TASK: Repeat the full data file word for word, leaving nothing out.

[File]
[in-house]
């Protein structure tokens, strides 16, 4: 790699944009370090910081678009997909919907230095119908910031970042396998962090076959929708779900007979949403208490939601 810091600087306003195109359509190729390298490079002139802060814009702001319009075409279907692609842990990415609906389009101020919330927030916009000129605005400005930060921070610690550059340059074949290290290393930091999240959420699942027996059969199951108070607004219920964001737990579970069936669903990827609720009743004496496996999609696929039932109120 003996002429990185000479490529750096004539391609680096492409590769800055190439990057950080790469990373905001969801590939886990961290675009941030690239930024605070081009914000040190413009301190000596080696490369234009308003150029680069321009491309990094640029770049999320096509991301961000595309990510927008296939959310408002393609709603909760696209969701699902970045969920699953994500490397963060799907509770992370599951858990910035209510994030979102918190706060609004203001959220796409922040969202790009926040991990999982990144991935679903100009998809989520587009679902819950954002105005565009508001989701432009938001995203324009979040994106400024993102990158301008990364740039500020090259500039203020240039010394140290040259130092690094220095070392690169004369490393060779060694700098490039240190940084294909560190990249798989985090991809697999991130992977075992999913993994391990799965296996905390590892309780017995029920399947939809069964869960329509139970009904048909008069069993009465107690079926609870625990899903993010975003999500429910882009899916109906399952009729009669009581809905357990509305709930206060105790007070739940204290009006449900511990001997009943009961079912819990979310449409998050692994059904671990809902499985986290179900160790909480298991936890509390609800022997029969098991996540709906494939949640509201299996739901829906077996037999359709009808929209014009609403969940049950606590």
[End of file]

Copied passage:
[in-house]
């Protein structure tokens, strides 16, 4: 790699944009370090910081678009997909919907230095119908910031970042396998962090076959929708779900007979949403208490939601 810091600087306003195109359509190729390298490079002139802060814009702001319009075409279907692609842990990415609906389009101020919330927030916009000129605005400005930060921070610690550059340059074949290290290393930091999240959420699942027996059969199951108070607004219920964001737990579970069936669903990827609720009743004496496996999609696929039932109120 003996002429990185000479490529750096004539391609680096492409590769800055190439990057950080790469990373905001969801590939886990961290675009941030690239930024605070081009914000040190413009301190000596080696490369234009308003150029680069321009491309990094640029770049999320096509991301961000595309990510927008296939959310408002393609709603909760696209969701699902970045969920699953994500490397963060799907509770992370599951858990910035209510994030979102918190706060609004203001959220796409922040969202790009926040991990999982990144991935679903100009998809989520587009679902819950954002105005565009508001989701432009938001995203324009979040994106400024993102990158301008990364740039500020090259500039203020240039010394140290040259130092690094220095070392690169004369490393060779060694700098490039240190940084294909560190990249798989985090991809697999991130992977075992999913993994391990799965296996905390590892309780017995029920399947939809069964869960329509139970009904048909008069069993009465107690079926609870625990899903993010975003999500429910882009899916109906399952009729009669009581809905357990509305709930206060105790007070739940204290009006449900511990001997009943009961079912819990979310449409998050692994059904671990809902499985986290179900160790909480298991936890509390609800022997029969098991996540709906494939949640509201299996739901829906077996037999359709009808929209014009609403969940049950606590």